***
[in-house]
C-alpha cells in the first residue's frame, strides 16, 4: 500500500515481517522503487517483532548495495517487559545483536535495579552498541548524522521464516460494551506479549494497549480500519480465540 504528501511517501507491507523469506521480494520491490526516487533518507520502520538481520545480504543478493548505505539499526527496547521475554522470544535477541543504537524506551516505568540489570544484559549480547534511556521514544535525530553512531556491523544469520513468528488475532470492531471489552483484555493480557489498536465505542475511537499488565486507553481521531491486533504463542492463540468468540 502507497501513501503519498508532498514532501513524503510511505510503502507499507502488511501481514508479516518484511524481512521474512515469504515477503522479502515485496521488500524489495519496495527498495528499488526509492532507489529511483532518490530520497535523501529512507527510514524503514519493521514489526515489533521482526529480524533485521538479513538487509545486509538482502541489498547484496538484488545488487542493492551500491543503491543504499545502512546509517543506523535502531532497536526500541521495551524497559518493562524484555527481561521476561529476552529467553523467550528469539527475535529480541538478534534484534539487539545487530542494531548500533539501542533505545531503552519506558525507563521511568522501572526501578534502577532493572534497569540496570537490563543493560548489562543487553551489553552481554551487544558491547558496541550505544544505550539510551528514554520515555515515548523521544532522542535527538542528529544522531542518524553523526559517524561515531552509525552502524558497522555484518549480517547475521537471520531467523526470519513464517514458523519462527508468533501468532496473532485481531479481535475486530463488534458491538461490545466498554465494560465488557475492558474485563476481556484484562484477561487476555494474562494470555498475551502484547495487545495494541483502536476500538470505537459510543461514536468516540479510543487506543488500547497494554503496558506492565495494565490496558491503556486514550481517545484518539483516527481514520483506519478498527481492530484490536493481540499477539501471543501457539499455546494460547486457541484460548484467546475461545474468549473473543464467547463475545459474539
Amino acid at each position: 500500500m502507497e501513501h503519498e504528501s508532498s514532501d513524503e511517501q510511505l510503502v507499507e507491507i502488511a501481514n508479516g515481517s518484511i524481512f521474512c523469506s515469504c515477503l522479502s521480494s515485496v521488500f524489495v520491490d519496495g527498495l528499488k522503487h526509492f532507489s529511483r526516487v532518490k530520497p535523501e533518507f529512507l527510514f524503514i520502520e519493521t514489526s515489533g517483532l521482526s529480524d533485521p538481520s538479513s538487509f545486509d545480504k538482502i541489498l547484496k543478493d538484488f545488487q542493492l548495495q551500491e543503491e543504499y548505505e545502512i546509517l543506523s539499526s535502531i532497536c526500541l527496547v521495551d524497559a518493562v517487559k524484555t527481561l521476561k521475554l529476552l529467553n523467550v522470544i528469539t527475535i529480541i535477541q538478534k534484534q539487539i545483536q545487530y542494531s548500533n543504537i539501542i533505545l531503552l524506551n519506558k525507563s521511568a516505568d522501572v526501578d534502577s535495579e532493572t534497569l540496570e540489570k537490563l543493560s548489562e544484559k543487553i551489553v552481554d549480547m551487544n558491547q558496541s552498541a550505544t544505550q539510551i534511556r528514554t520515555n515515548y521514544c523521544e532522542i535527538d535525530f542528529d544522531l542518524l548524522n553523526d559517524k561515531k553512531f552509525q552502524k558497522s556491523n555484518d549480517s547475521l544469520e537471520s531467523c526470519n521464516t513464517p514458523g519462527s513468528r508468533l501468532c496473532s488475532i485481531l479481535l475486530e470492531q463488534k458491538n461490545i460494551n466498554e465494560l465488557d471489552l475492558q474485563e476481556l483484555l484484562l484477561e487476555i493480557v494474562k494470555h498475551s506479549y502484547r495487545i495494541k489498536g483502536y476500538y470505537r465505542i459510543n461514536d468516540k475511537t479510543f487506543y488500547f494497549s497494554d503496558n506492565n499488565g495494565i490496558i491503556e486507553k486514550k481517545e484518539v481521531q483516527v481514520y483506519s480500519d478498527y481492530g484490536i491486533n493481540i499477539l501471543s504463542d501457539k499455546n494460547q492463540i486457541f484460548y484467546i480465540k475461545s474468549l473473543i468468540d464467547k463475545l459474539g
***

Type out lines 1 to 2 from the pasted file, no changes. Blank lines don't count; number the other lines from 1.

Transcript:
[in-house]
C-alpha cells in the first residue's frame, strides 16, 4: 500500500515481517522503487517483532548495495517487559545483536535495579552498541548524522521464516460494551506479549494497549480500519480465540 504528501511517501507491507523469506521480494520491490526516487533518507520502520538481520545480504543478493548505505539499526527496547521475554522470544535477541543504537524506551516505568540489570544484559549480547534511556521514544535525530553512531556491523544469520513468528488475532470492531471489552483484555493480557489498536465505542475511537499488565486507553481521531491486533504463542492463540468468540 502507497501513501503519498508532498514532501513524503510511505510503502507499507502488511501481514508479516518484511524481512521474512515469504515477503522479502515485496521488500524489495519496495527498495528499488526509492532507489529511483532518490530520497535523501529512507527510514524503514519493521514489526515489533521482526529480524533485521538479513538487509545486509538482502541489498547484496538484488545488487542493492551500491543503491543504499545502512546509517543506523535502531532497536526500541521495551524497559518493562524484555527481561521476561529476552529467553523467550528469539527475535529480541538478534534484534539487539545487530542494531548500533539501542533505545531503552519506558525507563521511568522501572526501578534502577532493572534497569540496570537490563543493560548489562543487553551489553552481554551487544558491547558496541550505544544505550539510551528514554520515555515515548523521544532522542535527538542528529544522531542518524553523526559517524561515531552509525552502524558497522555484518549480517547475521537471520531467523526470519513464517514458523519462527508468533501468532496473532485481531479481535475486530463488534458491538461490545466498554465494560465488557475492558474485563476481556484484562484477561487476555494474562494470555498475551502484547495487545495494541483502536476500538470505537459510543461514536468516540479510543487506543488500547497494554503496558506492565495494565490496558491503556486514550481517545484518539483516527481514520483506519478498527481492530484490536493481540499477539501471543501457539499455546494460547486457541484460548484467546475461545474468549473473543464467547463475545459474539